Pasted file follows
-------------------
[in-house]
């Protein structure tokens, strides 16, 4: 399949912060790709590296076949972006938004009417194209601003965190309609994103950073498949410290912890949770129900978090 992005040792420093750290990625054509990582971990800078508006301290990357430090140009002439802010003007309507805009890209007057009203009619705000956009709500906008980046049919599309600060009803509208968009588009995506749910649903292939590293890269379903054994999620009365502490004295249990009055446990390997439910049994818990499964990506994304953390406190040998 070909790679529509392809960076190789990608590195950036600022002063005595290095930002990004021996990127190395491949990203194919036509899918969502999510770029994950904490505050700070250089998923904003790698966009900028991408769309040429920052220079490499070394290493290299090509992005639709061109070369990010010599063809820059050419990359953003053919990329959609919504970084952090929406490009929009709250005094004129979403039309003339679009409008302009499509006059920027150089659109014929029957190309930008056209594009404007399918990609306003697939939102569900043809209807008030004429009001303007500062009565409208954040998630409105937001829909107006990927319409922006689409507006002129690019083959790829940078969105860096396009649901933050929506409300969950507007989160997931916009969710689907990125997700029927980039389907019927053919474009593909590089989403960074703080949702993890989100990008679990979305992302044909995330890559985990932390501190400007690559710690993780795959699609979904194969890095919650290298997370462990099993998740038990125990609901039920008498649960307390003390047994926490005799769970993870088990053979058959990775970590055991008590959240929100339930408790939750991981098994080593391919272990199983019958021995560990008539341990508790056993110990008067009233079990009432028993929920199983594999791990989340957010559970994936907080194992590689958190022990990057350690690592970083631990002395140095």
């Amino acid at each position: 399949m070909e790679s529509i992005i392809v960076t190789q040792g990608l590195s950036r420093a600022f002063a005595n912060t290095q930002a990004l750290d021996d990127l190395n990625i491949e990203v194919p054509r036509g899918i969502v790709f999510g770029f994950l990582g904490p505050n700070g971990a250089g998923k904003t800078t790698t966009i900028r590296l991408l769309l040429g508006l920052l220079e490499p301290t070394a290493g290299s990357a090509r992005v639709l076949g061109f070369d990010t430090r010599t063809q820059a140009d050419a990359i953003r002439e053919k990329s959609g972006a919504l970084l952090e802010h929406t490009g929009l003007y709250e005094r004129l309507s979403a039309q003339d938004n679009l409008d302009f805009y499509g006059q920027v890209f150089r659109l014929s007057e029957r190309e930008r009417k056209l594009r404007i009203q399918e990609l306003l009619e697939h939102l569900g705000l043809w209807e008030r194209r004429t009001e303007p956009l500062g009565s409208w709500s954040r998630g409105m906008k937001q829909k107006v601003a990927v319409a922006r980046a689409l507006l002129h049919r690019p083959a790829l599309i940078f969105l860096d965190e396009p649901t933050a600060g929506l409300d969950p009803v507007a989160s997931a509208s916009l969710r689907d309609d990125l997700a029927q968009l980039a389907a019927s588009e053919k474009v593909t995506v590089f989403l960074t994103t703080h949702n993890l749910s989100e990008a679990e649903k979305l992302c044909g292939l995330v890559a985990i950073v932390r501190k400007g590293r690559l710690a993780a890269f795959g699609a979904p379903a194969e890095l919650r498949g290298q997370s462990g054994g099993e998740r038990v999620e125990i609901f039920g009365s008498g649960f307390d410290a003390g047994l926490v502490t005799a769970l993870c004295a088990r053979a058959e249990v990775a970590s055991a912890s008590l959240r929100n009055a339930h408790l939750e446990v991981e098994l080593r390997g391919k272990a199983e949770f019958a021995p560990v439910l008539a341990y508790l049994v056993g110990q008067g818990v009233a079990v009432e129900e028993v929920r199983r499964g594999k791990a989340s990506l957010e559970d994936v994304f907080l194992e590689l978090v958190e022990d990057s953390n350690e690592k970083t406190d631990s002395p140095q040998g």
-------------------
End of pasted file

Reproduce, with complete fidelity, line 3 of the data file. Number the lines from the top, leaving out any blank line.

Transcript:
């Amino acid at each position: 399949m070909e790679s529509i992005i392809v960076t190789q040792g990608l590195s950036r420093a600022f002063a005595n912060t290095q930002a990004l750290d021996d990127l190395n990625i491949e990203v194919p054509r036509g899918i969502v790709f999510g770029f994950l990582g904490p505050n700070g971990a250089g998923k904003t800078t790698t966009i900028r590296l991408l769309l040429g508006l920052l220079e490499p301290t070394a290493g290299s990357a090509r992005v639709l076949g061109f070369d990010t430090r010599t063809q820059a140009d050419a990359i953003r002439e053919k990329s959609g972006a919504l970084l952090e802010h929406t490009g929009l003007y709250e005094r004129l309507s979403a039309q003339d938004n679009l409008d302009f805009y499509g006059q920027v890209f150089r659109l014929s007057e029957r190309e930008r009417k056209l594009r404007i009203q399918e990609l306003l009619e697939h939102l569900g705000l043809w209807e008030r194209r004429t009001e303007p956009l500062g009565s409208w709500s954040r998630g409105m906008k937001q829909k107006v601003a990927v319409a922006r980046a689409l507006l002129h049919r690019p083959a790829l599309i940078f969105l860096d965190e396009p649901t933050a600060g929506l409300d969950p009803v507007a989160s997931a509208s916009l969710r689907d309609d990125l997700a029927q968009l980039a389907a019927s588009e053919k474009v593909t995506v590089f989403l960074t994103t703080h949702n993890l749910s989100e990008a679990e649903k979305l992302c044909g292939l995330v890559a985990i950073v932390r501190k400007g590293r690559l710690a993780a890269f795959g699609a979904p379903a194969e890095l919650r498949g290298q997370s462990g054994g099993e998740r038990v999620e125990i609901f039920g009365s008498g649960f307390d410290a003390g047994l926490v502490t005799a769970l993870c004295a088990r053979a058959e249990v990775a970590s055991a912890s008590l959240r929100n009055a339930h408790l939750e446990v991981e098994l080593r390997g391919k272990a199983e949770f019958a021995p560990v439910l008539a341990y508790l049994v056993g110990q008067g818990v009233a079990v009432e129900e028993v929920r199983r499964g594999k791990a989340s990506l957010e559970d994936v994304f907080l194992e590689l978090v958190e022990d990057s953390n350690e690592k970083t406190d631990s002395p140095q040998g």